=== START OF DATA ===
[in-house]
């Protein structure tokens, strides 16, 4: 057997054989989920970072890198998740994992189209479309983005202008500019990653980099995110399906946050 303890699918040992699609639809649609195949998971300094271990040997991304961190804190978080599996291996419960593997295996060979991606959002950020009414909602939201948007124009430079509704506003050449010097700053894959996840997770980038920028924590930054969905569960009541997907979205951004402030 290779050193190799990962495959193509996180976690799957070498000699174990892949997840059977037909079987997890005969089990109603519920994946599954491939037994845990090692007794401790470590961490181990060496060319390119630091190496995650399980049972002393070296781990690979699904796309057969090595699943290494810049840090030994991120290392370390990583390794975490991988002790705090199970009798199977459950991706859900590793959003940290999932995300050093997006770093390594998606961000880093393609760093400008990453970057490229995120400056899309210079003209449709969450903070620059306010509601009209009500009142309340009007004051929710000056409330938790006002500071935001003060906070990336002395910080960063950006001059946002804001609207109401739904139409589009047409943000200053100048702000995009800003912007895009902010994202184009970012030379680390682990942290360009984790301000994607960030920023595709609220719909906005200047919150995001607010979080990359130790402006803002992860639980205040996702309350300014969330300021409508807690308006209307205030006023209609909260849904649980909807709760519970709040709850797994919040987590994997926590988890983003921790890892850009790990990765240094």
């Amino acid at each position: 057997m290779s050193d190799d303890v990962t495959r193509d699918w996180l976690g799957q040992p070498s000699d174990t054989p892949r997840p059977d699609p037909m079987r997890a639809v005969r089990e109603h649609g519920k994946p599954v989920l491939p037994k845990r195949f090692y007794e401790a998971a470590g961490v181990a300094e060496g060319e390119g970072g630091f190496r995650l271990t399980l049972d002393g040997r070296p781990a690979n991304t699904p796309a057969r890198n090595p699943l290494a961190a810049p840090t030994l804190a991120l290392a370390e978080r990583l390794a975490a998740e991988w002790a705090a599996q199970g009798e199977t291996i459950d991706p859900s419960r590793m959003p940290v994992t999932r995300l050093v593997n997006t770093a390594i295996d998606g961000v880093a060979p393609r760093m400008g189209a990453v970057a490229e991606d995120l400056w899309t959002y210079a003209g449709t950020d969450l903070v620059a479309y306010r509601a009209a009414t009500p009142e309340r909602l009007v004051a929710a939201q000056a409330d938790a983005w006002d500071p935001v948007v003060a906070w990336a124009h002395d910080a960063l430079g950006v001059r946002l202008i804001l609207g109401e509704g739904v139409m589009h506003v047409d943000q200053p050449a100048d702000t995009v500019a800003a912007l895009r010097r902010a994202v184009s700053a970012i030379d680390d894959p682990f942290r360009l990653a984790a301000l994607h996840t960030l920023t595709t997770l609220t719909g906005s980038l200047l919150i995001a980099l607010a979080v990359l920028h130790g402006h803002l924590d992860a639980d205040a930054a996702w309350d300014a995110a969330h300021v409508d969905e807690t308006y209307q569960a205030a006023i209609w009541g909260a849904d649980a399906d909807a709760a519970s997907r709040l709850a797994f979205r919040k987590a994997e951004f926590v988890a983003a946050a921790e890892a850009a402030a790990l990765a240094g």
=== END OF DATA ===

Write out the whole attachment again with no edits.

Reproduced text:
[in-house]
């Protein structure tokens, strides 16, 4: 057997054989989920970072890198998740994992189209479309983005202008500019990653980099995110399906946050 303890699918040992699609639809649609195949998971300094271990040997991304961190804190978080599996291996419960593997295996060979991606959002950020009414909602939201948007124009430079509704506003050449010097700053894959996840997770980038920028924590930054969905569960009541997907979205951004402030 290779050193190799990962495959193509996180976690799957070498000699174990892949997840059977037909079987997890005969089990109603519920994946599954491939037994845990090692007794401790470590961490181990060496060319390119630091190496995650399980049972002393070296781990690979699904796309057969090595699943290494810049840090030994991120290392370390990583390794975490991988002790705090199970009798199977459950991706859900590793959003940290999932995300050093997006770093390594998606961000880093393609760093400008990453970057490229995120400056899309210079003209449709969450903070620059306010509601009209009500009142309340009007004051929710000056409330938790006002500071935001003060906070990336002395910080960063950006001059946002804001609207109401739904139409589009047409943000200053100048702000995009800003912007895009902010994202184009970012030379680390682990942290360009984790301000994607960030920023595709609220719909906005200047919150995001607010979080990359130790402006803002992860639980205040996702309350300014969330300021409508807690308006209307205030006023209609909260849904649980909807709760519970709040709850797994919040987590994997926590988890983003921790890892850009790990990765240094």
């Amino acid at each position: 057997m290779s050193d190799d303890v990962t495959r193509d699918w996180l976690g799957q040992p070498s000699d174990t054989p892949r997840p059977d699609p037909m079987r997890a639809v005969r089990e109603h649609g519920k994946p599954v989920l491939p037994k845990r195949f090692y007794e401790a998971a470590g961490v181990a300094e060496g060319e390119g970072g630091f190496r995650l271990t399980l049972d002393g040997r070296p781990a690979n991304t699904p796309a057969r890198n090595p699943l290494a961190a810049p840090t030994l804190a991120l290392a370390e978080r990583l390794a975490a998740e991988w002790a705090a599996q199970g009798e199977t291996i459950d991706p859900s419960r590793m959003p940290v994992t999932r995300l050093v593997n997006t770093a390594i295996d998606g961000v880093a060979p393609r760093m400008g189209a990453v970057a490229e991606d995120l400056w899309t959002y210079a003209g449709t950020d969450l903070v620059a479309y306010r509601a009209a009414t009500p009142e309340r909602l009007v004051a929710a939201q000056a409330d938790a983005w006002d500071p935001v948007v003060a906070w990336a124009h002395d910080a960063l430079g950006v001059r946002l202008i804001l609207g109401e509704g739904v139409m589009h506003v047409d943000q200053p050449a100048d702000t995009v500019a800003a912007l895009r010097r902010a994202v184009s700053a970012i030379d680390d894959p682990f942290r360009l990653a984790a301000l994607h996840t960030l920023t595709t997770l609220t719909g906005s980038l200047l919150i995001a980099l607010a979080v990359l920028h130790g402006h803002l924590d992860a639980d205040a930054a996702w309350d300014a995110a969330h300021v409508d969905e807690t308006y209307q569960a205030a006023i209609w009541g909260a849904d649980a399906d909807a709760a519970s997907r709040l709850a797994f979205r919040k987590a994997e951004f926590v988890a983003a946050a921790e890892a850009a402030a790990l990765a240094g």